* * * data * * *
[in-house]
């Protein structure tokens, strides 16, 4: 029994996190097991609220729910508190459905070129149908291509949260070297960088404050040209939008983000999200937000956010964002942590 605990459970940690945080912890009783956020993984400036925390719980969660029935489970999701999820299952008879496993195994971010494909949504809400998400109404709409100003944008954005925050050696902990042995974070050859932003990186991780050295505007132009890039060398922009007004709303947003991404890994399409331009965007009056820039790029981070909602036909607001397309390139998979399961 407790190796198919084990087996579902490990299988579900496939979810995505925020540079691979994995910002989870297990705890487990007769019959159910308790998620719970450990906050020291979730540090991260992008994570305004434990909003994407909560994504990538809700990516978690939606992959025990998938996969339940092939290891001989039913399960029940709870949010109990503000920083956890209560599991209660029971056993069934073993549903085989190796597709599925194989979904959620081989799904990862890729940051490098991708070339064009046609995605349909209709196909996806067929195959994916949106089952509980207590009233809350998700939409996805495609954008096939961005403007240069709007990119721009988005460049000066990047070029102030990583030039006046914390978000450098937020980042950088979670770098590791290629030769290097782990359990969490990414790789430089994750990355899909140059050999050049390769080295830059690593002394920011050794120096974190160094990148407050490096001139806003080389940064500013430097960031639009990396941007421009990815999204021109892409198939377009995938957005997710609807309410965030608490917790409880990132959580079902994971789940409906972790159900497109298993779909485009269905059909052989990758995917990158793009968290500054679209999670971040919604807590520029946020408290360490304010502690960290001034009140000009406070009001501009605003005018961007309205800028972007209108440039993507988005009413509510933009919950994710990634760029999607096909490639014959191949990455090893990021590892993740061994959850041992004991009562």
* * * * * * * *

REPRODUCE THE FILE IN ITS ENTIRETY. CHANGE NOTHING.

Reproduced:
[in-house]
């Protein structure tokens, strides 16, 4: 029994996190097991609220729910508190459905070129149908291509949260070297960088404050040209939008983000999200937000956010964002942590 605990459970940690945080912890009783956020993984400036925390719980969660029935489970999701999820299952008879496993195994971010494909949504809400998400109404709409100003944008954005925050050696902990042995974070050859932003990186991780050295505007132009890039060398922009007004709303947003991404890994399409331009965007009056820039790029981070909602036909607001397309390139998979399961 407790190796198919084990087996579902490990299988579900496939979810995505925020540079691979994995910002989870297990705890487990007769019959159910308790998620719970450990906050020291979730540090991260992008994570305004434990909003994407909560994504990538809700990516978690939606992959025990998938996969339940092939290891001989039913399960029940709870949010109990503000920083956890209560599991209660029971056993069934073993549903085989190796597709599925194989979904959620081989799904990862890729940051490098991708070339064009046609995605349909209709196909996806067929195959994916949106089952509980207590009233809350998700939409996805495609954008096939961005403007240069709007990119721009988005460049000066990047070029102030990583030039006046914390978000450098937020980042950088979670770098590791290629030769290097782990359990969490990414790789430089994750990355899909140059050999050049390769080295830059690593002394920011050794120096974190160094990148407050490096001139806003080389940064500013430097960031639009990396941007421009990815999204021109892409198939377009995938957005997710609807309410965030608490917790409880990132959580079902994971789940409906972790159900497109298993779909485009269905059909052989990758995917990158793009968290500054679209999670971040919604807590520029946020408290360490304010502690960290001034009140000009406070009001501009605003005018961007309205800028972007209108440039993507988005009413509510933009919950994710990634760029999607096909490639014959191949990455090893990021590892993740061994959850041992004991009562």